HAPPY HATTER: Lorraine Williams can make vests and shawls as well as hats from felt, a skill she is eager to share with others. Photo Mark Rieder D9099-17

WHEN Lorraine Williams had to leave work after a serious injury, keeping herself busy through feltmaking helped her adjust to a new lifestyle.

“I was quite lost after I left work and I didn’t know what to do with myself. I tried dressmaking, but I wanted to find different avenues to inspire myself and – though I don’t charge a lot – to make a little extra. But really, it’s just a great creative outlet,” she says.

Feltmaking is older than spinning and weaving. Sumerians claimed the skill was discovered by Urnamman of Lagash, a traveller and legendary warrior. Christian legends say felt was an invention of either Saint Clement or Saint Christopher.

For Lorraine, it is an artform that she is dedicated to preserving. She says she loves to share what has become her favourite pastime with others. “Teaching it is also great. I’d love to be able to show young people how to do this. You can make anything that pops into your head. It’s so versatile,” she says.

Felting is a technique primarily used in hat making. The National Museum in Copenhagen has preserved caps made of solid felt from as far back as the early Bronze Age. Any fibre can be used, but wool is best.

“Merino is preferred but I experimented with a sample of arapawa (a breed of sheep) and had a delightful result. I made it into a shawl for a friend. It was very stretchy, which I hadn’t seen before. It could be quite nice for clothes because it moves with you,” Lorraine says.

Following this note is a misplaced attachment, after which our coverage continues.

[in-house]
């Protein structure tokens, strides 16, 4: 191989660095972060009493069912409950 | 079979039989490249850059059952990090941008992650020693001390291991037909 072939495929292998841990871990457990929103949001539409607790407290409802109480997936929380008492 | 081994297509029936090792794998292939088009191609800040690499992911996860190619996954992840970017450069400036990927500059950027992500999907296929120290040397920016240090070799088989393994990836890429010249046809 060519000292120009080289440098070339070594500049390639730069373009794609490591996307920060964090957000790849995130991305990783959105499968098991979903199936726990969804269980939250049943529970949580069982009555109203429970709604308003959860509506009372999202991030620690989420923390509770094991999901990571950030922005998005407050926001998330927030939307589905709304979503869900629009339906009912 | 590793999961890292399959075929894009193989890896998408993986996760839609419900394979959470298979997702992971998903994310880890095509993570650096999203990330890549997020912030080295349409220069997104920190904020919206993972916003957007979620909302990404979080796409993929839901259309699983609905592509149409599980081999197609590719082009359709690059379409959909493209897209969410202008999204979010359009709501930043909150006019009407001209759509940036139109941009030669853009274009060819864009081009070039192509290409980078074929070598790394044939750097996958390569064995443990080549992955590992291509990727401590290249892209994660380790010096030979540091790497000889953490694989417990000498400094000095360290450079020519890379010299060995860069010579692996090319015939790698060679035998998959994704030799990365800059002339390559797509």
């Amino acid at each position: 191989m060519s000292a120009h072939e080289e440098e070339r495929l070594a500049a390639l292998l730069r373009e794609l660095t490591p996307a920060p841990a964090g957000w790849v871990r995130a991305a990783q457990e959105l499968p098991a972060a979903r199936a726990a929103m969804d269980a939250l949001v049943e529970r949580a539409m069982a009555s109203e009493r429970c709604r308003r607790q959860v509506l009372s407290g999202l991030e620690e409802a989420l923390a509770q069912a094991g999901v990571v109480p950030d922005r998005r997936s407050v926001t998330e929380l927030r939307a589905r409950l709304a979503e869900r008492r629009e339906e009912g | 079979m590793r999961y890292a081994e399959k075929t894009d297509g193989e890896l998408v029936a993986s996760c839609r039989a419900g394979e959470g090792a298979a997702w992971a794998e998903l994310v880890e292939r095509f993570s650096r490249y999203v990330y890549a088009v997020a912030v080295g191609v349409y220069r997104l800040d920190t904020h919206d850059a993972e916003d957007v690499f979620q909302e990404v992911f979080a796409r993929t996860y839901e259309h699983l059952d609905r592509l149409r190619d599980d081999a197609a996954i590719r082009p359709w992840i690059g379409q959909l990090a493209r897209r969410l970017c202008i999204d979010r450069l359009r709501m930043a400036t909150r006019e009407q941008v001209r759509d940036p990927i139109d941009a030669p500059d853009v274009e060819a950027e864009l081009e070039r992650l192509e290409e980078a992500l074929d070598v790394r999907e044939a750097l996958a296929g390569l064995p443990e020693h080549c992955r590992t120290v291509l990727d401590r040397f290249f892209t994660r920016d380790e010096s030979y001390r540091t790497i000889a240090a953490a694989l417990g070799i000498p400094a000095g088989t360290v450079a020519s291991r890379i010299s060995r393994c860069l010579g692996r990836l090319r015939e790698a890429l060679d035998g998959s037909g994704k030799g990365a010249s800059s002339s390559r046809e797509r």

FLAPPER STYLE: one of Lorraine’s cloche hats reflects the simple and classic design, often with a floral focus point, that was all the rage in its day. D9099-19

Felt is flexible and delicate and must be laid on other material for integrity and thickness and there are different processes to achieve that. “It depends on what you want it for.

Nuno felting, where you lay felt on silk, has a really lovely effect – it’s beautiful,” she says.

The process is simple but can be labour intensive. “It’s working with soap and water to manipulate the wool. You put down layer upon layer this way and that way until you form what you want. On average it’s four for a hat, though some are seven,” she says.

After some more rolling and manipulation into the right shape, she performs the final step.

“You thump it at the end. That’s the part people like. You thump it down gently and then again progressively harder and harder until it shrinks,” she says.

Over the years, Lorraine has delighted many with her felt creations. It is easy for her to get lost in the moment and let the hours melt away. “When I got into hats, I ran with it and went a bit crazy – making every conceivable type of hat I could find.

“Felting is quick and it’s just so rewarding. You can embellish it with flowers or anything you can imagine,” she says.

mark.rieder@thebeacon.co.nz